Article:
The Villages Voice - August 2010NOTE: Adobe PDF Reader is required in order to view the complete Village Voice. If you do not have Adobe PDF reader installed, please download it at www.adobe.com. This is a free download.
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Heart Institute an The Villages Health System
Villages softball player credits Heart Institute at The Villages Health System for his remarkable recovery after a nearly fatal cardiac arrest.
Although Marv Knight of The Villages doesnt remember anything about March 15, 2010, it was a pivotal day in his life. The day began like any other for Knight and his wife, Connie, but in a split second everything changed.
Knight was playing third base for his Colts softball team when he suddenly felt ill. His friend and neighbor Dave Miller, who was the third base coach, walked with him toward the dugout. They werent quite there when Knight collapsed from a sudden and unexplained cardiac arrest.
"I dont remember the event," says Knight, who has played softball for more than seven years. "In fact, I dont remember that particular day at all."
His wife, Connie, certainly remembers the day and the weeks that followed. She arrived at the softball field while paramedics were working on Knight inside the ambulance.
"I was told later that he had already flat-lined at that point," she says. "I thought it was a heart attack, and only later did I understand that his heart had just stopped from a cardiac arrest."
Miller and Jillian Buchanan, a nurse who was in the Saddlebrook Softball complex, immediately performed CPR on Knight. The Villages Station 42 Fire Rescue team was returning from a call and happened to be right across the street, arriving within one minute of Knights collapse. EMTs from Lake-Sumter Emergency Medical Services also arrived and began a revolutionary procedure known as induced hypothermia.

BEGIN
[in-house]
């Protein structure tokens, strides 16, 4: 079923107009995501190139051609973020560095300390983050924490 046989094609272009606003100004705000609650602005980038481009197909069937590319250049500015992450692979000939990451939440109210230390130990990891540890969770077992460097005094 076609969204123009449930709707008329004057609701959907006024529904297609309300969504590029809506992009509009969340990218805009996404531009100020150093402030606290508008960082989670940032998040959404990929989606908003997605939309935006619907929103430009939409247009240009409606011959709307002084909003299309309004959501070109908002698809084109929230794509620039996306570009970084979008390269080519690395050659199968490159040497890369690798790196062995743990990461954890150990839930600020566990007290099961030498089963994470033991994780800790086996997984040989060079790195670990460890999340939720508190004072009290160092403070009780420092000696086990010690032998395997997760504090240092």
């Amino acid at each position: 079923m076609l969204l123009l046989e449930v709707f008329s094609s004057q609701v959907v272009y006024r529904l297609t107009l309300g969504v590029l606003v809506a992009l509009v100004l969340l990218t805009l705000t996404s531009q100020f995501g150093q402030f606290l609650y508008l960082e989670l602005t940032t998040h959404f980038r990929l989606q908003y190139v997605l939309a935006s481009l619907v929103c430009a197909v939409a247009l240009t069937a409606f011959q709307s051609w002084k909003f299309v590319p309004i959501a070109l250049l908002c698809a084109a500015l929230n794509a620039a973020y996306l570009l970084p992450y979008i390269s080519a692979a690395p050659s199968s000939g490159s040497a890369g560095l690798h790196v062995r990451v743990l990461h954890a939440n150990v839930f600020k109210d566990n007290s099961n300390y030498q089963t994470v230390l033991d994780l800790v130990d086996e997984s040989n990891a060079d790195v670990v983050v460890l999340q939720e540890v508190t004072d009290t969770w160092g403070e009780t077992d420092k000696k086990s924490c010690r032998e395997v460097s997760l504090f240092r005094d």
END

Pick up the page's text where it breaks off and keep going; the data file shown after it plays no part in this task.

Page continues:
Lake-Sumter EMS and the Heart Institute at The Villages Health System are among the first medical providers in the country to implement this life-saving procedure. Once EMS technicians stabilize a patient from a cardiac perspective, they chill the patients body to 93 degrees Fahrenheit. The lower body temperature reduces brain swelling and decreases the likelihood of brain damage. A cold saline solution is also administered intravenously to prevent a patient from shivering.
“We are proud that we have the ability to provide life-saving procedures, such as hypothermia, here at The Villages Hospital,” says Tim Hawkins, Chief Executive Officer, The Villages Hospital. “Our goal is to provide world class healthcare right here in The Villages so our residents don’t need to leave our hometown.”
After Knight arrived at The Villages Hospital he was kept in an induced coma for 24 hours while his body temperature was slowly restored to normal. Normal cardiac care followed during the next 11 days that Knight was in the hospital.
"There are not enough words to express how thankful I am for what everyone at the hospital did for Marvin and how kind they were to me," says Connie. "My attitude about The Villages Hospital is 100 percent favorable."
Knight and his wife say his treatment was first class and could not have been any better.
"If this had happened back home, I wouldnt have made it," says Knight, who moved to The Villages from Hinesville, Georgia, in 2002.
Knight was in the Cardiac Intensive Care Unit at The Villages Hospital for a week, before he was moved to a step-down unit. During his hospital stay, he spent time in the Cardiac Catheterization Lab, where he learned that his heart was not damaged. He also received a defibrillator-pacemaker combo to keep his heart rhythm on track in the future.
Knight winds up his 12-week regimen with the Heart Institutes Cardiac Rehabilitation Center in August. In the meantime, hes already back to playing golf and pickleball twice a week. He plans to resume softball in the fall.
"I was extremely fortunate that everything fell into place the way it did," says Knight. "If any one of the elements had been missing, I would have been in deep trouble."
Marv and Connie Knight of the Village of Springdale are returning to normal activities in the weeks following Marv’s sudden cardiac arrest